Wollongong Coal's application to have itself removed from the ASX due to the company’s ongoing dire financial situation should ring alarm bells for all NSW taxpayers, given its stalled coal mining operations and current inability to cover its rehabilitation liabilities.
Last Friday (July 10) Wollongong Coal applied to de-list from the ASX, citing “low levels of liquidity and investor interest” and that the compliance costs of remaining listed on the ASX “are a significant burden”.
The company also has zero revenue, negative shareholders funds, and huge debts.
Bizarrely, the financially stricken company is still pushing ahead with plans to proceed with its Russell Vale Colliery Underground Expansion Project and continue mining underneath the Greater Sydney water catchment area for another five years.
In the company’s latest Annual Report, Wollongong Coal advised shareholders it expected the Russell Vale application to be referred to the Independent Planning Commission for a final decision by June 2020. Like most things this company has forecast, this has not occurred.
The company's Underground Expansion Project has also been put into further jeopardy by the imposition of their obligation to realign Bellambi Creek at a cost of $7.5m.
Wollongong Coal’s latest move also comes after it was reported the company’s estimated cost of rehabilitating the Russell Vale colliery is $215M, while the NSW Government holds just $7.6M in financial assurance. The Resources Regulator, meanwhile, estimates the clean up cost at $12,354,410, but it is not clear whether this difference has been paid by the company.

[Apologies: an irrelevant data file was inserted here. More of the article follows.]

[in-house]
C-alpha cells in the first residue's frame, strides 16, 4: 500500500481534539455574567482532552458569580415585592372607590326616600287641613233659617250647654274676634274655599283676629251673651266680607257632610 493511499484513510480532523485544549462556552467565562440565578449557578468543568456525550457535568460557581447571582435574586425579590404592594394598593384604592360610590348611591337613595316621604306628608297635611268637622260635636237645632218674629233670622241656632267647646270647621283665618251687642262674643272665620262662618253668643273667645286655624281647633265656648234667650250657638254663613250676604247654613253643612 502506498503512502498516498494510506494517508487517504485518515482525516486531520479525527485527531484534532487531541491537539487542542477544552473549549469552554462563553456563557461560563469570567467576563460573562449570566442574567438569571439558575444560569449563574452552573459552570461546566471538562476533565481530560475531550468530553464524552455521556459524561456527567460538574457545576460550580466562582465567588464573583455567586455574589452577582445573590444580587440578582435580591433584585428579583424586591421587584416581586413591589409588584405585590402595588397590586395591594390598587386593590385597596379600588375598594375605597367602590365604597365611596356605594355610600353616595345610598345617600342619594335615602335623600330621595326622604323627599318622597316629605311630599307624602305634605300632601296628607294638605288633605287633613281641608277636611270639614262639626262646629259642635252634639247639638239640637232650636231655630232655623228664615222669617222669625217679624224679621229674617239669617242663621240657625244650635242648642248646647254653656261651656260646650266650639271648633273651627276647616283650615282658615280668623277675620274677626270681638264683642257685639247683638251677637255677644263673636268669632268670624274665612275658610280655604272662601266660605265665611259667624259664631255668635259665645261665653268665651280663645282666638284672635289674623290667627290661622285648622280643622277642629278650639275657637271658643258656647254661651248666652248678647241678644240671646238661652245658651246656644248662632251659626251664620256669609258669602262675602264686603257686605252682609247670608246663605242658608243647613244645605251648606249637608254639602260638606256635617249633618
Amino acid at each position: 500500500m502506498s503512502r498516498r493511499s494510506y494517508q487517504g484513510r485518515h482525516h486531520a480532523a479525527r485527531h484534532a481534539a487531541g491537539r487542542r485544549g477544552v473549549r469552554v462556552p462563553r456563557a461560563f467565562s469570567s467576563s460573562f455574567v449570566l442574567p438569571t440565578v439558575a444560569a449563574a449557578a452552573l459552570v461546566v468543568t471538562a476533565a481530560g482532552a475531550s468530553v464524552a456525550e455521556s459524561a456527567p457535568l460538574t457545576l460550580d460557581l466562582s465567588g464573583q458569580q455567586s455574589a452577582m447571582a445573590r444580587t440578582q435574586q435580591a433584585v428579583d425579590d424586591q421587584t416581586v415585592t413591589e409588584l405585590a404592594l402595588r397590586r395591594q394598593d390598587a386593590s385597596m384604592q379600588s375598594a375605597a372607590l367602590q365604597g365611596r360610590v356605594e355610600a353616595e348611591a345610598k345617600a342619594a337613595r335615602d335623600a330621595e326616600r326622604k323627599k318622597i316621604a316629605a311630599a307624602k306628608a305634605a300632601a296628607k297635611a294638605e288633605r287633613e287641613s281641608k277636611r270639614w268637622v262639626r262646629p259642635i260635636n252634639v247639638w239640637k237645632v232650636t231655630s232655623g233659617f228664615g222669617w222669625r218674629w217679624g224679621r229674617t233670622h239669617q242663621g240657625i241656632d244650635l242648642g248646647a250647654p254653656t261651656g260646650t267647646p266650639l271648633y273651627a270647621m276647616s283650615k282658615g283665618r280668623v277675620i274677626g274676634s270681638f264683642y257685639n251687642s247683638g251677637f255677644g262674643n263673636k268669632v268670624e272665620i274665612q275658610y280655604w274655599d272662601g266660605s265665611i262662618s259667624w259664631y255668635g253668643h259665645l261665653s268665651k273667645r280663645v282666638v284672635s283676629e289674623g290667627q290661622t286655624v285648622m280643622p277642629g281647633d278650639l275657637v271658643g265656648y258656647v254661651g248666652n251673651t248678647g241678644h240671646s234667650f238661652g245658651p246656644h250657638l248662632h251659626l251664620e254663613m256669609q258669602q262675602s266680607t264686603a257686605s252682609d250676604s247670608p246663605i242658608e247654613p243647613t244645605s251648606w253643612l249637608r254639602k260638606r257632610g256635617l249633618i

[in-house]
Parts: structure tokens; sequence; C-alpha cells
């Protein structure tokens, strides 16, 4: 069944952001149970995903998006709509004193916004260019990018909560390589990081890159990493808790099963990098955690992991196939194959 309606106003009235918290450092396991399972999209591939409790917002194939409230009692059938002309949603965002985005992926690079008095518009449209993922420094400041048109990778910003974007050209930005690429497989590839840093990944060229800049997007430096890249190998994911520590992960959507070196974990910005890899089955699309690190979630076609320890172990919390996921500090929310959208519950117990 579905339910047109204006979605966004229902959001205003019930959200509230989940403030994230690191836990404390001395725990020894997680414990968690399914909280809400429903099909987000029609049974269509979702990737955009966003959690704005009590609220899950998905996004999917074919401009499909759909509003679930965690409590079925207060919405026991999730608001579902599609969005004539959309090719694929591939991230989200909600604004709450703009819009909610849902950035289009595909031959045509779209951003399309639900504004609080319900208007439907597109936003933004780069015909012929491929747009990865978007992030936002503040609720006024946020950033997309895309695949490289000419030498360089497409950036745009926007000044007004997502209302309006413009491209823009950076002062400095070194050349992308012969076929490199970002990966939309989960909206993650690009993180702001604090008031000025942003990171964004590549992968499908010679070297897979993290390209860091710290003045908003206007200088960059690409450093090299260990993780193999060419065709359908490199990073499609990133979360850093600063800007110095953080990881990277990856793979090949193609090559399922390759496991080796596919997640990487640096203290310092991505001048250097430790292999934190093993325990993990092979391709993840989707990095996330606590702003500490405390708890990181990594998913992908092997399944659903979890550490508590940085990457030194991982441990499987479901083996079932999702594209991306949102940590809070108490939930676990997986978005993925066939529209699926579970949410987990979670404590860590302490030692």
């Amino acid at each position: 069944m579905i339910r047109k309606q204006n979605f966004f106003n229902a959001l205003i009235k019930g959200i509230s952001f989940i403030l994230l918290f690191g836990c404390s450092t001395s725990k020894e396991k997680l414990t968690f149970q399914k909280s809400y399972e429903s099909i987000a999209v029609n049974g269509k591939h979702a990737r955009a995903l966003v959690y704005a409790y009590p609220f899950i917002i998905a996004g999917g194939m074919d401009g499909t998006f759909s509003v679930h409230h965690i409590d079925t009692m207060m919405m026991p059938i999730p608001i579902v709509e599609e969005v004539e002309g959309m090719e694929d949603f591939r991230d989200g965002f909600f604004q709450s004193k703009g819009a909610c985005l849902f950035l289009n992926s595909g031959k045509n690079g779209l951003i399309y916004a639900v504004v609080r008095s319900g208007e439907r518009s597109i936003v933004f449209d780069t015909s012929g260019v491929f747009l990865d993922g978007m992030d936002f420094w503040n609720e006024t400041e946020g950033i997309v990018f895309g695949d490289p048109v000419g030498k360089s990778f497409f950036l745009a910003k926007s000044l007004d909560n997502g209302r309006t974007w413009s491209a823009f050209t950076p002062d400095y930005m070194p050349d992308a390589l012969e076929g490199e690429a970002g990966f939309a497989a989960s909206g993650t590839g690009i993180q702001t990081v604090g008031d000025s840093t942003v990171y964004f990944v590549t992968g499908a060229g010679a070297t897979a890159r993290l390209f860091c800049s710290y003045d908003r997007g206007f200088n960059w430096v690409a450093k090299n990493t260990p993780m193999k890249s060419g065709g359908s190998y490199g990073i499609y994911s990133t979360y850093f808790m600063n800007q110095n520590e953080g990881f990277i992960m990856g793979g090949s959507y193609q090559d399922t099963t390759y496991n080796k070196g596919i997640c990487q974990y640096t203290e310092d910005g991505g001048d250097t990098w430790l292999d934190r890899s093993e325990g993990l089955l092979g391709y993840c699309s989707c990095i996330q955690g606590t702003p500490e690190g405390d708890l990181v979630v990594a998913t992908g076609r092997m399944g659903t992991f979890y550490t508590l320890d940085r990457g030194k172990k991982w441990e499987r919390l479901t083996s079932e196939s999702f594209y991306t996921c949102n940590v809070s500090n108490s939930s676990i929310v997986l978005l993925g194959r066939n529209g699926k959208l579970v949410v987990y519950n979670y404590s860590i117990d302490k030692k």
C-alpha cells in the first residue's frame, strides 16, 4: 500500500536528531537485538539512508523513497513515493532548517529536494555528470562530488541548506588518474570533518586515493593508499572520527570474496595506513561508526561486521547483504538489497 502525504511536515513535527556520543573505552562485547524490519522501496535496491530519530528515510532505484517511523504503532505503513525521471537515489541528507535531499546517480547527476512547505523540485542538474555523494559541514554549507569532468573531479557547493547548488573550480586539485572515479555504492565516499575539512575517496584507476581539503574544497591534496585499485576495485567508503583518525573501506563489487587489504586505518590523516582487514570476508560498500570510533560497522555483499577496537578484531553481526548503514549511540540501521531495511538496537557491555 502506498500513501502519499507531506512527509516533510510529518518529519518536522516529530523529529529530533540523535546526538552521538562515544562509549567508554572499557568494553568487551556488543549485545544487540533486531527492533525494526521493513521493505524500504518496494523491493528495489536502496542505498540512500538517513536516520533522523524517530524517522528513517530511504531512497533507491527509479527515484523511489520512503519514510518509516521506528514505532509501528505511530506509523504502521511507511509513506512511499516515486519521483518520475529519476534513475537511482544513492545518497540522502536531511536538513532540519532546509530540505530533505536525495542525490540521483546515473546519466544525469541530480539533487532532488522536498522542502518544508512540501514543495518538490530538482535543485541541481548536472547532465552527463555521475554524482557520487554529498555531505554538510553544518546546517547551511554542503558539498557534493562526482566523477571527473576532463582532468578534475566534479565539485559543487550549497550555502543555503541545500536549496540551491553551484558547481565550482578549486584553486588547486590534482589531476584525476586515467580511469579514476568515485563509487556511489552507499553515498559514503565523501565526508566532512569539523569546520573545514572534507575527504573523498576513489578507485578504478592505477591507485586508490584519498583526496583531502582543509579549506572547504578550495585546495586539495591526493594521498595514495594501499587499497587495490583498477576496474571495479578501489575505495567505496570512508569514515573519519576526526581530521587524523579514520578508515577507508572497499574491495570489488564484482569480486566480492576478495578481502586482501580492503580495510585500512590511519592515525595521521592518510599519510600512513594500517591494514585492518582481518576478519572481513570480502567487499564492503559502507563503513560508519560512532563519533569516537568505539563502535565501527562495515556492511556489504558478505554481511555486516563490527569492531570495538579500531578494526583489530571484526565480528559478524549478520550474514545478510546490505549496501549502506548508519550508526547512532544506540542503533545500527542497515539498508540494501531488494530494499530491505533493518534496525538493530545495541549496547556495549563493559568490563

Lock the Gate Alliance NSW spokesperson Nic Clyde called on the Berejiklian Government to rule under the Mining Act that Wollongong Coal is not a "fit and proper person" to hold mining titles particularly when they extend underneath NSW’s critically important water catchment and there is a long history of failed environmental protections.
In NSW, if a mining company does not have the financial capacity to comply with its obligations under the Mining Act, it is - by law - not ‘fit and proper’, and can have its mining leases cancelled.
A company with negative capital is highly likely to be putting workers’ lives at risk.
“Wollongong Coal has next to no income, a billion-dollar debt and liability problem and neither of its two mines are producing coal, Mr Clyde said.
“Wollongong Coal is a train-wreck of a company that should have been stripped of its right to mine coal in NSW years ago. It is grossly irresponsible for the government to stand back and watch them lodge a fresh application to continue mining inside a Special Area of our drinking water catchment.”
Independent financial analyst Tim Buckley of IEEFA said, “This company should have had the receivers appointed years ago, Australia’s regulators are yet again taking a very lax view in failing to enforce directors duties regarding trading while insolvent.”
Illawarra Residents for Responsible Mining spokesperson Gavin Workman said, “This company cannot even afford basic bookkeeping functions for the ASX, so it certainly cannot be trusted to perform complicated mining processes under Sydney’s water.
“The NSW Regulator has been investigating Wollongong Coal for more than four years and the company’s financial situation has only disintegrated further. The NSW Berejiklian Government must put this dying company out of its misery.”
Mr Workman said “when the company is removed from the ASX, it will inevitably become less transparent.”
“Information is difficult to obtain on this company and its finances; the ASX until now has provided a solid and transparent way to scrutinise this company’s behaviour.
“Once Wollongong Coal’s application is successful, this suspect company will be more secretive and even less accountable.”